Jarc: Javadoc generation

During the preparation of the libreload-java package, I discovered that the javadoc tool – the JDK tool used to generate an HTML documentation of a Java API – does not generate the javadoc based on Java dependency. It can either generate the javadoc for whole packages, or for a subset of Java files (e.g. File*.java). But we cannot ask it to generate the documentation for one specific class and all the classes depending on this class.

I guess that my way of doing things is different: I do not have one source tree per project, but one source tree that contains the code for all of them (and much, much more code that is not released). A particular Debian package contains only a subset of the code available in my source tree – the code needed for this particular package. One way to see this is that a package is a view on my source repository. Ant or javadoc cannot easily extract only the sources files needed for a particular view (unless I list all the files individually, which would be unmaintainable), so the jarc tool relies on Java dependency.

When I tried to build the javadoc for the libreload-java package, I noticed that the test units files (used by Junit) were part of the javadoc, although they clearly are not part of the API. This is because the javadoc tool had to process the whole directory. I cannot move these two files in another directory, because they need to have access to constructors and methods that are not public.

So what I did is that I integrated the javadoc tool inside jarc. Because jarc knows the list of dependent Java files during a jar file build, I just have to feed it to the javadoc tool to have the exact API documentation corresponding to the jar file built. The new version of jarc (0.2.22) supports a new parameter (-javadoc ) that can is used to request the generation of the javadoc at the same time the package is build and unit tested.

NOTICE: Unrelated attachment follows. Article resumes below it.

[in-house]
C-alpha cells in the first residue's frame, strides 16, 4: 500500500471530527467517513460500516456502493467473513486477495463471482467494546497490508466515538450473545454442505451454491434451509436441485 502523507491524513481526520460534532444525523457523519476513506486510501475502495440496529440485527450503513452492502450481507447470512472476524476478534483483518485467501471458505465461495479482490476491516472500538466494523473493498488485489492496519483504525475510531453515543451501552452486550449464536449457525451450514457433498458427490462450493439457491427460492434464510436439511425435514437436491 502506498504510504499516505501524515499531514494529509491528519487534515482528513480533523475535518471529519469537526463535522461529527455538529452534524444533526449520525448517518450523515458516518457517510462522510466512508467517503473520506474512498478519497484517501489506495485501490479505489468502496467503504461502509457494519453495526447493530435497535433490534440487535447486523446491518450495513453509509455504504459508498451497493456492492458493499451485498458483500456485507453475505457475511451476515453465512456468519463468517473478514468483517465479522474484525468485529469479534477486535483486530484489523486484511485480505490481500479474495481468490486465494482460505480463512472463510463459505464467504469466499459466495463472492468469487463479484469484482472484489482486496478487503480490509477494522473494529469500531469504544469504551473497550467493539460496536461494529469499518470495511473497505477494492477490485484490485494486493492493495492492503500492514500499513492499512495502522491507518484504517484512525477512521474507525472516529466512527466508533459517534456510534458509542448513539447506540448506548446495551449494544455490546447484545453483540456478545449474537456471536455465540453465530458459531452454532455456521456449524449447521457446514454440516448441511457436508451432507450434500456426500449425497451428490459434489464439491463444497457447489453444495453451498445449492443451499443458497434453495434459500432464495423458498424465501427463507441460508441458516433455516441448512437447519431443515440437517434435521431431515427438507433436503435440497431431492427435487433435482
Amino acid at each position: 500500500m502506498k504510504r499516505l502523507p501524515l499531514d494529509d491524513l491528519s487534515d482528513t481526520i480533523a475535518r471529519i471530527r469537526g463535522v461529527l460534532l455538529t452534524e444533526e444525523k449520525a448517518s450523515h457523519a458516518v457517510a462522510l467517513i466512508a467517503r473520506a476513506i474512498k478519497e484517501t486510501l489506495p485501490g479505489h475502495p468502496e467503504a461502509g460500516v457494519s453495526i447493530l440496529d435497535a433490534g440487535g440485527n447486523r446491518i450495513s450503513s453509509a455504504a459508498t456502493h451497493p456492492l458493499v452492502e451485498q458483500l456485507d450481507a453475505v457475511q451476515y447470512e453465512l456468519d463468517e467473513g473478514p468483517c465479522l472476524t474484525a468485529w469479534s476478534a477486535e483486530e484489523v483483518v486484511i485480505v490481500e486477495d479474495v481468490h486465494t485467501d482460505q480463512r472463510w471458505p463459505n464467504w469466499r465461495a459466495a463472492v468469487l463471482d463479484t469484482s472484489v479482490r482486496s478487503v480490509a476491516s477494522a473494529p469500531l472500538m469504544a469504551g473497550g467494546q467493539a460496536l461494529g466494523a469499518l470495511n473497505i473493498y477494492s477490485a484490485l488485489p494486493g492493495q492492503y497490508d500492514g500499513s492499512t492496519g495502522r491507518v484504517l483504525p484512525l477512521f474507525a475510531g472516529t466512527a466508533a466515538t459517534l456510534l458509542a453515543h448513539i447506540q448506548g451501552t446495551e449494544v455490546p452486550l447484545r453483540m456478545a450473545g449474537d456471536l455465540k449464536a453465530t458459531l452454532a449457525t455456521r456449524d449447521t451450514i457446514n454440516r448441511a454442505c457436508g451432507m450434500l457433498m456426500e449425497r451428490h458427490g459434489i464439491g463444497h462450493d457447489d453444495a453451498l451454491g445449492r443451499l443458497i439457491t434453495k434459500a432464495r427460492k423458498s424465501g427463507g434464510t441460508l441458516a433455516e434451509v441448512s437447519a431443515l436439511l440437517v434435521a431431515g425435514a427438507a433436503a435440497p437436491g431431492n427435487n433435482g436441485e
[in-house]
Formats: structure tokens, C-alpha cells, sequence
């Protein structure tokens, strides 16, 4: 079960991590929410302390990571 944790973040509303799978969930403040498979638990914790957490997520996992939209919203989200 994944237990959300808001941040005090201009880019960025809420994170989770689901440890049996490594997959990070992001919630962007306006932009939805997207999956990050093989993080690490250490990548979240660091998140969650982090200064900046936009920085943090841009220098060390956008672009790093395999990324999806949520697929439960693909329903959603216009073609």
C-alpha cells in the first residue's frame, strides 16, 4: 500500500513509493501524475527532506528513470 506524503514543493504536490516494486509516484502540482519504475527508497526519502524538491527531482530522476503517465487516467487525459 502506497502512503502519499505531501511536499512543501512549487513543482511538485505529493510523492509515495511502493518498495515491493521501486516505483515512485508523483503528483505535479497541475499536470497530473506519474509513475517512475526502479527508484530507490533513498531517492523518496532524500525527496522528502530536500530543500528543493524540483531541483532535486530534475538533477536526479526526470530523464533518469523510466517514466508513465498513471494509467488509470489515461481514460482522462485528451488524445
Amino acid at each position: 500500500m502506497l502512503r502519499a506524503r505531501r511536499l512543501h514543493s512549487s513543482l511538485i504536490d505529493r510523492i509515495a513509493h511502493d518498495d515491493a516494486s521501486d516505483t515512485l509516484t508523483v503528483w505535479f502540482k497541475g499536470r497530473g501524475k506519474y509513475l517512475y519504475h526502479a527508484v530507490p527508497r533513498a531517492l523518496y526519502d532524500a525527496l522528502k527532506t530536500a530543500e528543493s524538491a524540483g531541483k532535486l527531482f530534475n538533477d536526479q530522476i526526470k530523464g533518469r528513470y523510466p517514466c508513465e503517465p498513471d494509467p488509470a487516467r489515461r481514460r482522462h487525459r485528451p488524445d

One can notice that the Debian source packages that are distributed do not contain the whole tree, but only the subset of the files needed to rebuild this package. To do this (I obviously did not want to release my whole source tree), I had to rely on a trick. My hard disk is mounted with the strictatime options, which means that each time a file is accessed, the data/time of this access is kept. When I build a Debian package I start to build it from my whole source repository:

$ touch run-stamp
$ SRC=../src dpkg-buildpackage -D -b -us -uc

Then I run this command to copy only the files that where used for this build into a new directory:

$ find ../src -anewer run-stamp -type f -exec cp --parents -t src {} ;

I can then build again the packages, but this time with a source package that contains only these files (and that can be used to eventually rebuild the binary packages):

$ SRC=src dpkg-buildpackage -I

Note the difference in the $SRC variable content: ../src is my complete source repository and src is just the subset for this package.

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